“The extreme situation dictated by the pandemic-caused quarantine conditions makes us look for ways to quickly and efficiently connect research and its practical implementation. Ozone therapy is an alternative medical treatment, a field in which KU boasts significant achievements. The research would be undertaken by scientists with experience in working with ozone and medical technologies  and knowledgeable about the studies of air quality and psycho-emotional status. The findings of the research would allow the effective use of ozone gas in practice as a means of killing the virus”, says prof. dr. Artūras Razbadauskas.

A prospective controlled research in parallel groups with about 120 employees (doctors, nurses, and assistants) is planned. The participants would be divided into three groups: the first group would consist of individuals working in an environment where the air is ozonated and hand disinfection with ozonated water is performed. The second group would be people working in an environment where the air is ozonated. The third group would consist of those who work in a normal environment without any changes. The experiment would take a month. Air quality monitoring, microbiological examination of surfaces, and psycho-emotional testing of physicians would be carried out regularly before and after the experiment as well as during its implementation.

Applies to all sites of infection transmission

The findings of the research conducted by KU staff could be widely applied in potential infection transmission sites (medical institutions, means of transport, or homes) and would thus stop the spread of viral infection through potential transmission routes. “It is likely that this will lead to a lower spread of communicable diseases, morbidity, and mortality and will ensure the safety of medical staff and a better psycho-emotional state caused by a safer environment. Faster blocking of infection and less fear of getting infected would contribute to avoiding the potential consequences of psycho-emotional disturbance in health care institutions and in communities. The positive findings of the conducted research would strengthen the scientific substantiation and wider application of ozone therapy as an effective and ecological disinfection method”, emphasises dr. Skarbalienė, researcher at the Faculty of Health Sciences.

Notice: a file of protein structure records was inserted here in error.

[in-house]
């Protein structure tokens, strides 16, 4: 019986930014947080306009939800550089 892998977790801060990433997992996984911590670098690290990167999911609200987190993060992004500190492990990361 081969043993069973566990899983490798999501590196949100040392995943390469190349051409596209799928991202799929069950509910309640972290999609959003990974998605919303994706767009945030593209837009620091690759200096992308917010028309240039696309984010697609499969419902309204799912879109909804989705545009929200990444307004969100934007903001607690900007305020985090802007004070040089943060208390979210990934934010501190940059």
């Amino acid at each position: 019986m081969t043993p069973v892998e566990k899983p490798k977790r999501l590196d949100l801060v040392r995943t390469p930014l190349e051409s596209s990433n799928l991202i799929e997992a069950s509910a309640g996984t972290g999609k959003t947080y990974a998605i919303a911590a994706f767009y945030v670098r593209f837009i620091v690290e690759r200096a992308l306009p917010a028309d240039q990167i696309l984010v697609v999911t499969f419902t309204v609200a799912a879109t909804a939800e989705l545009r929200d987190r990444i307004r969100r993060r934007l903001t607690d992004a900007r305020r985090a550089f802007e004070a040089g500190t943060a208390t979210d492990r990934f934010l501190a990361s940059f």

The position of KU is supported and approved by prof. Algimantas Kirkutis, member of the Seimas of the Republic of Lithuania. However, according to him, the use of ozone in Lithuania is not easy to implement, because the method has not been legalised in the national health care system. In order to legitimise the use of ozone in the fight against the pandemic, it is first necessary to prove its effectiveness, then to regulate it legally and to manufacture and distribute ozone gas generators.

“It is good that the University is working on finding opportunities to use the available material and scientific resources to organise the use of ozone in our country. I am informed that the University, together with its partners, is initiating and willing to implement COVID-19 prevention, diagnosis, and treatment options with the help of ozone therapy. At present, a detailed presentation of that very useful and relevant research has been submitted to the Ministry of Health”, said prof. Kirkutis.